>> Don't worry about fingering.
Don't think, well, I've got to use the
first finger, or the second finger, or
the third finger.
It will change, this is going to change.
I played it like this, but I want to play
Oh, so how might if I get play that one.
I can, I can do that.
Or I can play it this way.
Just think about the melody and
the base, and if you can find a little not
in the middle, say a, a 10th or a 7th.
Put that in, so we can play
We can make it sound very much like
a piano player, the left hand of the piano
a little bit even very simply.
That's stride piano,
[LAUGH] the left hand or ragtime was based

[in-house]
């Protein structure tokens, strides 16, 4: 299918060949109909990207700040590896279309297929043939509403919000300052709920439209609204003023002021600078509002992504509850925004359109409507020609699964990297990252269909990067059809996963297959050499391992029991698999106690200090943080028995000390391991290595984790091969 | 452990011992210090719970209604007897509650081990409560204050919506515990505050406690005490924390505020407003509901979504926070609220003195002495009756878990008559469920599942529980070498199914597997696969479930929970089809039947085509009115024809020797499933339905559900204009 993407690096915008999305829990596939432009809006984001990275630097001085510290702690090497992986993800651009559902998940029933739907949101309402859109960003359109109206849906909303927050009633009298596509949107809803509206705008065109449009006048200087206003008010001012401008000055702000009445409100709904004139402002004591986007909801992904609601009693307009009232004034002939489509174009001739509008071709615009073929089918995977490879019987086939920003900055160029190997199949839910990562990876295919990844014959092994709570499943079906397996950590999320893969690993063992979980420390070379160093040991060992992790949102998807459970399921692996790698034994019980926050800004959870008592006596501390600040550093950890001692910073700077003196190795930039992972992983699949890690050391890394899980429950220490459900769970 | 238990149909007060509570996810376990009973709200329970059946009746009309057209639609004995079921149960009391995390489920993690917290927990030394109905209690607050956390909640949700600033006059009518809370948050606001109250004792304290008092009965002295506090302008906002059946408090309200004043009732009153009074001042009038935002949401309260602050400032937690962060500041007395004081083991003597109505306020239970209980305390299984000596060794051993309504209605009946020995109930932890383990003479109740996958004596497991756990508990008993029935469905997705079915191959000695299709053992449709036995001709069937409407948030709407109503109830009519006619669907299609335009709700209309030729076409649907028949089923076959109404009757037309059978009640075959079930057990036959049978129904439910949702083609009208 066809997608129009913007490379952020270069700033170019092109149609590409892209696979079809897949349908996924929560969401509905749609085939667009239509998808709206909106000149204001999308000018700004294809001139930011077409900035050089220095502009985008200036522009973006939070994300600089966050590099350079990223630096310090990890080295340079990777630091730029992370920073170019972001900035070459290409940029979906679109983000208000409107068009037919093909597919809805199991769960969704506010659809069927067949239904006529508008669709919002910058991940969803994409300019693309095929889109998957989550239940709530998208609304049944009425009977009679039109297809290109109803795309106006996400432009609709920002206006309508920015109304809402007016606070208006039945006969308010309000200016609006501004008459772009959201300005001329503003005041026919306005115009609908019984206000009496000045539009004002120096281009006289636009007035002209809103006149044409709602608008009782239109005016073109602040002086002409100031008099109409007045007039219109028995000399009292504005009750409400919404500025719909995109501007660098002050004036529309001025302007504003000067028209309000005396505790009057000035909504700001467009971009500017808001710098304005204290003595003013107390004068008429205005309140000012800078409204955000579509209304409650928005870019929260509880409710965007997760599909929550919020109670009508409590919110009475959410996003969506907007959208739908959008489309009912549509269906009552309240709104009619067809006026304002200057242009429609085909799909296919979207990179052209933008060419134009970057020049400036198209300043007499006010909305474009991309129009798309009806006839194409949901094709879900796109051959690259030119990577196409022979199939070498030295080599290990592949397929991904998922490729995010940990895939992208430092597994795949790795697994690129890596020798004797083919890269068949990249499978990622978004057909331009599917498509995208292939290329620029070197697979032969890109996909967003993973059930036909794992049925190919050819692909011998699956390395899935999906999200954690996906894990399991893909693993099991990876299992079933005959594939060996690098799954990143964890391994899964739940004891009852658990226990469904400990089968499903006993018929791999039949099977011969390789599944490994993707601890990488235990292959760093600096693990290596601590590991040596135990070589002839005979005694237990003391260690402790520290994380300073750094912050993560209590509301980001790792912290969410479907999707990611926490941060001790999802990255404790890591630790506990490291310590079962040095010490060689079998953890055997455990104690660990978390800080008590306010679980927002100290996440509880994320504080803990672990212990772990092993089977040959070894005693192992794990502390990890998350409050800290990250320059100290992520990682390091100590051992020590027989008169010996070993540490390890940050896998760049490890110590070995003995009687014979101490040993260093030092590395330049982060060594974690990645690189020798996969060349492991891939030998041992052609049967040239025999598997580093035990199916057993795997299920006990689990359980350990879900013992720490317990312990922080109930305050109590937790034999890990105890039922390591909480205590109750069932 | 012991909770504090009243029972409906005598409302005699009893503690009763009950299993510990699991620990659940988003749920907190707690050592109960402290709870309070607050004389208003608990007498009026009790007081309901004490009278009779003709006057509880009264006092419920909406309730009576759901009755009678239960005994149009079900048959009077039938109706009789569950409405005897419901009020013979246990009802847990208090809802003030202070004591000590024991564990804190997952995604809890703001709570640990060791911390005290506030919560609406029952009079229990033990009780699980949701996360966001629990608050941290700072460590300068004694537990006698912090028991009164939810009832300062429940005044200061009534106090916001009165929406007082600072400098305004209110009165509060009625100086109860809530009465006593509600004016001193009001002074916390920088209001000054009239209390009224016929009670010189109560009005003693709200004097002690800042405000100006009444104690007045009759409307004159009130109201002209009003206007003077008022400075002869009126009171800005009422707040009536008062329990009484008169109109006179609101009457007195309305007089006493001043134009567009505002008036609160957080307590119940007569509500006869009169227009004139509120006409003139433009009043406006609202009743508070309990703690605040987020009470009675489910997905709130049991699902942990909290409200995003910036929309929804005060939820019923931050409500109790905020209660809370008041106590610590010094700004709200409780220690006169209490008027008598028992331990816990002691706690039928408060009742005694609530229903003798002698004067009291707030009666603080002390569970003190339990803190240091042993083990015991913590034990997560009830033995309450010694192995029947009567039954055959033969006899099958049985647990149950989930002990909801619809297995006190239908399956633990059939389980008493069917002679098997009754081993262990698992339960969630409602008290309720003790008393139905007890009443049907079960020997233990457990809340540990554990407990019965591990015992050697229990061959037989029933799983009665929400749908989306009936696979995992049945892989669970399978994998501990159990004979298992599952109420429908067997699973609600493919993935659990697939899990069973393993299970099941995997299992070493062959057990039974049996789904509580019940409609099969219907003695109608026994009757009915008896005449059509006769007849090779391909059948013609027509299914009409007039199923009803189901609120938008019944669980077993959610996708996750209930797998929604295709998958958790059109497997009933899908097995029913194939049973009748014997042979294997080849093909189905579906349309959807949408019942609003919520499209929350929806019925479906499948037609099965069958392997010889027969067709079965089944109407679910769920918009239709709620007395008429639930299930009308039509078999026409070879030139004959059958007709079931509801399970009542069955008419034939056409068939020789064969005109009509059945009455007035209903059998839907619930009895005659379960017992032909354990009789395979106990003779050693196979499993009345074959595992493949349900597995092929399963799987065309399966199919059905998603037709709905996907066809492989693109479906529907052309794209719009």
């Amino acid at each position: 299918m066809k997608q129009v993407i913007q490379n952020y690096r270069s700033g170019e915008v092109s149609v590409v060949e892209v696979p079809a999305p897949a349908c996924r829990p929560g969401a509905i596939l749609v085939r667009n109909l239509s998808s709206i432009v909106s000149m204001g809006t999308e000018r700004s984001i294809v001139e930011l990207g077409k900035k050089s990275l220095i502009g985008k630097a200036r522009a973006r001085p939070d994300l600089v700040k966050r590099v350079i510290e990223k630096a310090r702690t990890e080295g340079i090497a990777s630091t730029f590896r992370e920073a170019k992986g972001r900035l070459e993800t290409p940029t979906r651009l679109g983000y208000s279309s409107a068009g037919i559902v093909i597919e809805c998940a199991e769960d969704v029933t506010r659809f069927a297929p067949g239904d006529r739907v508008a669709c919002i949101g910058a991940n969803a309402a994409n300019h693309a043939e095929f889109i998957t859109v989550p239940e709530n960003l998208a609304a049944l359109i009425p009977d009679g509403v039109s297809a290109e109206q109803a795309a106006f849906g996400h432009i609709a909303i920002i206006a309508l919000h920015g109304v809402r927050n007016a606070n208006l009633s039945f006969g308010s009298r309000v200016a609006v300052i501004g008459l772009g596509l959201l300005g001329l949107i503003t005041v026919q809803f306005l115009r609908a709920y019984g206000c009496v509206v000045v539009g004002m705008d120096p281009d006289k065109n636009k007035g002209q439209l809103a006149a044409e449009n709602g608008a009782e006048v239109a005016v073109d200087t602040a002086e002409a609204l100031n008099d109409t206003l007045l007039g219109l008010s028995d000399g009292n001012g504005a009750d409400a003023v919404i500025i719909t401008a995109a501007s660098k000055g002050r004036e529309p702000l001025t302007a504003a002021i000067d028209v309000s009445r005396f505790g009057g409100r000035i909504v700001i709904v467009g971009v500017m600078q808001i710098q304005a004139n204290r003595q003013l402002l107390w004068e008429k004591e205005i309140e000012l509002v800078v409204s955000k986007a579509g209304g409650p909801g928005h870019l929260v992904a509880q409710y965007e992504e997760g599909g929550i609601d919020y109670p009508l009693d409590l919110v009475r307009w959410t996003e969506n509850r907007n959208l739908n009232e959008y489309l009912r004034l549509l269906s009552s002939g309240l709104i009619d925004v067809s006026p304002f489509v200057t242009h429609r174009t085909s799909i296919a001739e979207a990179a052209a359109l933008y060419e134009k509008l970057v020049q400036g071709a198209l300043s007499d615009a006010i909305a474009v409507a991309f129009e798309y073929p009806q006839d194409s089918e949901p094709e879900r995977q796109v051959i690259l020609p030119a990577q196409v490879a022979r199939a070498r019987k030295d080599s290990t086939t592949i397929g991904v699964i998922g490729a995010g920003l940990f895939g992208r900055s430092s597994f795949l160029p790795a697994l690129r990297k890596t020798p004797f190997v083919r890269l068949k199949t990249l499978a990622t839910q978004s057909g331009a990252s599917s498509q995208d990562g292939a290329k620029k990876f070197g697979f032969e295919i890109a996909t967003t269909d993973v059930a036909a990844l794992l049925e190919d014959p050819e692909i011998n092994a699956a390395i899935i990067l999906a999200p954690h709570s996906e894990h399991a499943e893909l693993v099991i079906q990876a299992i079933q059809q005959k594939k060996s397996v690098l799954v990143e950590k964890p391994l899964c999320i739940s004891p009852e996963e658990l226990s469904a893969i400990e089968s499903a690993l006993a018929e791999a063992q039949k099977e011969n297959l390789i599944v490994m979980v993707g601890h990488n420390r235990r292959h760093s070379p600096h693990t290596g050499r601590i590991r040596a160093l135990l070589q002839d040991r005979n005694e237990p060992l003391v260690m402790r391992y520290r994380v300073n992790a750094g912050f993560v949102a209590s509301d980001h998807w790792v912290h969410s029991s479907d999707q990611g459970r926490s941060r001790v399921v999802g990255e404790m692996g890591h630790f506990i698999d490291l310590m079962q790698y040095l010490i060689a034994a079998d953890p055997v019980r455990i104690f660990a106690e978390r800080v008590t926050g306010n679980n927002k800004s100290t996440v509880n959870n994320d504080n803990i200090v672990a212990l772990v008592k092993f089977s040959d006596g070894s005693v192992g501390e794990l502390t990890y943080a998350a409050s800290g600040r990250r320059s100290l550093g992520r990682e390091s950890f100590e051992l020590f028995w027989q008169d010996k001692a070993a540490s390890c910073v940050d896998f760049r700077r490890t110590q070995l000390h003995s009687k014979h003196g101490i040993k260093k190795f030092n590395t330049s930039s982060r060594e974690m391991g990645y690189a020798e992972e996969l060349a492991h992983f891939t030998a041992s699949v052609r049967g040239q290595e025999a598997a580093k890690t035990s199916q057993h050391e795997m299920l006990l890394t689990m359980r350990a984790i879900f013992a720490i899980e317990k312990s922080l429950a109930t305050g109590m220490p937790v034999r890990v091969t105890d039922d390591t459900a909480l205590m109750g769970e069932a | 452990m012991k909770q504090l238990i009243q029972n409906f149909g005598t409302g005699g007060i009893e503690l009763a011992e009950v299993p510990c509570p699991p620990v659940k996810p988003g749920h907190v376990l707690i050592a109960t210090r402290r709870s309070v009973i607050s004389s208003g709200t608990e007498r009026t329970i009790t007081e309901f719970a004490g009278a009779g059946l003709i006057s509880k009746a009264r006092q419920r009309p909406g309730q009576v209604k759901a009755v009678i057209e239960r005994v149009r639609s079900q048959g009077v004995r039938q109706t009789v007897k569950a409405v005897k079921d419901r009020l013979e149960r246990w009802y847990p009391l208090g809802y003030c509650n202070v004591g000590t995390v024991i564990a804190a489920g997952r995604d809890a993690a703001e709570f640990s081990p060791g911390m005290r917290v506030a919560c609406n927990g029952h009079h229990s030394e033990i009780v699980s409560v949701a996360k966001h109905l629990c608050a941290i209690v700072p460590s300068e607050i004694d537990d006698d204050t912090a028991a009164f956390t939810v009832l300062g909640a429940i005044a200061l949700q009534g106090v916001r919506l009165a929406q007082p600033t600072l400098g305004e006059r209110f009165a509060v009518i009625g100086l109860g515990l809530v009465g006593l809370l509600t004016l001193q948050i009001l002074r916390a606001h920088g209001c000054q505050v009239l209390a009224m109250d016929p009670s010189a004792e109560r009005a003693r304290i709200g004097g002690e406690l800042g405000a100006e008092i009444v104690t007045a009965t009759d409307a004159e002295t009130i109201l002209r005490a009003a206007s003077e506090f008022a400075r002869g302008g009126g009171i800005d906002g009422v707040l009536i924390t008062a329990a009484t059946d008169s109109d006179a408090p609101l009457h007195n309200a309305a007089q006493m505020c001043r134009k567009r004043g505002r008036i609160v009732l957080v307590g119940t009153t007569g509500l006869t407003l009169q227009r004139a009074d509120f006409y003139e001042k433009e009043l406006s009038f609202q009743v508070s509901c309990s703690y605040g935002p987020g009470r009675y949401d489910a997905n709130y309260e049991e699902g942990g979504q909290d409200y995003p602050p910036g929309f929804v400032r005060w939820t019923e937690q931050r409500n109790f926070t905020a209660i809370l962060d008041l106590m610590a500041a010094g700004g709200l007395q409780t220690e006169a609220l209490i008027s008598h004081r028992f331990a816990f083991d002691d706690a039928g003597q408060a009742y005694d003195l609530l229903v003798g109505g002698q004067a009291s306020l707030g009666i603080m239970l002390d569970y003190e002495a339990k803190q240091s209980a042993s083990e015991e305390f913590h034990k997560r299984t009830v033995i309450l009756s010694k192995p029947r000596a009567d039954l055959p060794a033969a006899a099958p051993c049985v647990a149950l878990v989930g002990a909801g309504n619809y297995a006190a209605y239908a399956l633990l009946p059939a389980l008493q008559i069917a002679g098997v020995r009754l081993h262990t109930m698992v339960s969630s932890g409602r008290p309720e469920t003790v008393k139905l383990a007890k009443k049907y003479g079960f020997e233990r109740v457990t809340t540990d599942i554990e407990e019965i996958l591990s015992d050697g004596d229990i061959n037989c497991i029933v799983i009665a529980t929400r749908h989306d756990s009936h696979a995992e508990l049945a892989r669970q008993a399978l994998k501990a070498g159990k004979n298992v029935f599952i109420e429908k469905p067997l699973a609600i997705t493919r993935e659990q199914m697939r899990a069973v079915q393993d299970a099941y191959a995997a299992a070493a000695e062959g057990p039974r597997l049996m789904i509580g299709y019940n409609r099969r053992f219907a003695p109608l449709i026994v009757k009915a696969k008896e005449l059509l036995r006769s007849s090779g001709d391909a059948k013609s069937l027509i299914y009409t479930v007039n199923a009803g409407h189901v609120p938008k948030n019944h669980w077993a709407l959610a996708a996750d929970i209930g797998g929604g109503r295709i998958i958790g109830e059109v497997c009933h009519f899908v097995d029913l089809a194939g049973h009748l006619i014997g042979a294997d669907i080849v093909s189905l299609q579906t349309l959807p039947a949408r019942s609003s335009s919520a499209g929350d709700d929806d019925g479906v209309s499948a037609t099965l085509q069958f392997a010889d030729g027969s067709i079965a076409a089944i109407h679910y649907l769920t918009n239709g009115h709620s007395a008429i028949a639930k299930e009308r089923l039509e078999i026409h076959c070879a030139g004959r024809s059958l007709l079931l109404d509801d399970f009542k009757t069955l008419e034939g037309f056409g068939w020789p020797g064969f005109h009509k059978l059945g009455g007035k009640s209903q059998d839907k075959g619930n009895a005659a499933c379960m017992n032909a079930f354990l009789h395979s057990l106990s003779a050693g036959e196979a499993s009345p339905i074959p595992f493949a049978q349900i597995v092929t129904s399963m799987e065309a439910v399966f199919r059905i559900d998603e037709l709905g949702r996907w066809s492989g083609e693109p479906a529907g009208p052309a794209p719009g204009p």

on this as well.
See how simple that is, I'm hardly playing
can make it even more interesting as well.
We can start making the, the bass line
move a little bit.
So instead of playing-
when you get a, a walking bass line, we
call a, a, a walking bass line.
Very often, a walking baseline,
is achieved by playing, a grammatic note,
either one step below or one step above.
Kind of filling in the gaps.
So instead of playing two, three, four.
Two. You play. [MUSIC]
we get into the territory now of playing
walking bass lines.
But what I want you to do on here is not
get into that just yet but just make that
bass line a little more interesting.
So I got you playing this far.
Let's just make the baseline a little more
Put another little note in just before.
See you've got the melody,
you've got that little left hand of the
piano very gently there and
you've got a real bass player now.
We can get a little more elaborate.
Teach the world.